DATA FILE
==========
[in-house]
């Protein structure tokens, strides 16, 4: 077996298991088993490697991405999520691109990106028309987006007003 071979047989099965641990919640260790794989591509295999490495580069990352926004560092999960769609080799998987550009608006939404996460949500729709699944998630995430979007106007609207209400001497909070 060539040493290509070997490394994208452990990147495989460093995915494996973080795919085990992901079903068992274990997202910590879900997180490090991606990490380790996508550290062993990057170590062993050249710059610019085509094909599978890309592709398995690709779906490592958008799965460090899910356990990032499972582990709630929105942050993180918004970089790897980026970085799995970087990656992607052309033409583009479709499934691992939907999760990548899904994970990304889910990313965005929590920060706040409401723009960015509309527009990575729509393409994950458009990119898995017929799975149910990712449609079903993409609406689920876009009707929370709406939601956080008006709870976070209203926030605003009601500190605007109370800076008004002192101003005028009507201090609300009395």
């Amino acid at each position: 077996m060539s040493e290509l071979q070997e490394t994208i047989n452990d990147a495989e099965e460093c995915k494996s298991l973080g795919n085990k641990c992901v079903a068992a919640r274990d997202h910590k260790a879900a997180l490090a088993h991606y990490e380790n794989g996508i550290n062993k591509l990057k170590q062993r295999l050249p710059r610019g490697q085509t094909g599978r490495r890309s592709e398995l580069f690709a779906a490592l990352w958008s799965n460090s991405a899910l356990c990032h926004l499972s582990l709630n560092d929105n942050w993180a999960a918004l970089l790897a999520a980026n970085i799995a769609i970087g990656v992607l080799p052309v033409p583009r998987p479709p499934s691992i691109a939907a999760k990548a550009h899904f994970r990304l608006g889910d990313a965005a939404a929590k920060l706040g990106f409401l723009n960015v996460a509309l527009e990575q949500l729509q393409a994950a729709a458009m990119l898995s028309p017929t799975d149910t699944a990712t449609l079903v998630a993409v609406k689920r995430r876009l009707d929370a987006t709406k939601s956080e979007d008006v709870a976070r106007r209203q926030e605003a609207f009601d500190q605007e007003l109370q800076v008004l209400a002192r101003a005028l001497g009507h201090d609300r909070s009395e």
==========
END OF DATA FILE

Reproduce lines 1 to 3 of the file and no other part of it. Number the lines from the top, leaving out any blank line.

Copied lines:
[in-house]
């Protein structure tokens, strides 16, 4: 077996298991088993490697991405999520691109990106028309987006007003 071979047989099965641990919640260790794989591509295999490495580069990352926004560092999960769609080799998987550009608006939404996460949500729709699944998630995430979007106007609207209400001497909070 060539040493290509070997490394994208452990990147495989460093995915494996973080795919085990992901079903068992274990997202910590879900997180490090991606990490380790996508550290062993990057170590062993050249710059610019085509094909599978890309592709398995690709779906490592958008799965460090899910356990990032499972582990709630929105942050993180918004970089790897980026970085799995970087990656992607052309033409583009479709499934691992939907999760990548899904994970990304889910990313965005929590920060706040409401723009960015509309527009990575729509393409994950458009990119898995017929799975149910990712449609079903993409609406689920876009009707929370709406939601956080008006709870976070209203926030605003009601500190605007109370800076008004002192101003005028009507201090609300009395």
């Amino acid at each position: 077996m060539s040493e290509l071979q070997e490394t994208i047989n452990d990147a495989e099965e460093c995915k494996s298991l973080g795919n085990k641990c992901v079903a068992a919640r274990d997202h910590k260790a879900a997180l490090a088993h991606y990490e380790n794989g996508i550290n062993k591509l990057k170590q062993r295999l050249p710059r610019g490697q085509t094909g599978r490495r890309s592709e398995l580069f690709a779906a490592l990352w958008s799965n460090s991405a899910l356990c990032h926004l499972s582990l709630n560092d929105n942050w993180a999960a918004l970089l790897a999520a980026n970085i799995a769609i970087g990656v992607l080799p052309v033409p583009r998987p479709p499934s691992i691109a939907a999760k990548a550009h899904f994970r990304l608006g889910d990313a965005a939404a929590k920060l706040g990106f409401l723009n960015v996460a509309l527009e990575q949500l729509q393409a994950a729709a458009m990119l898995s028309p017929t799975d149910t699944a990712t449609l079903v998630a993409v609406k689920r995430r876009l009707d929370a987006t709406k939601s956080e979007d008006v709870a976070r106007r209203q926030e605003a609207f009601d500190q605007e007003l109370q800076v008004l209400a002192r101003a005028l001497g009507h201090d609300r909070s009395e």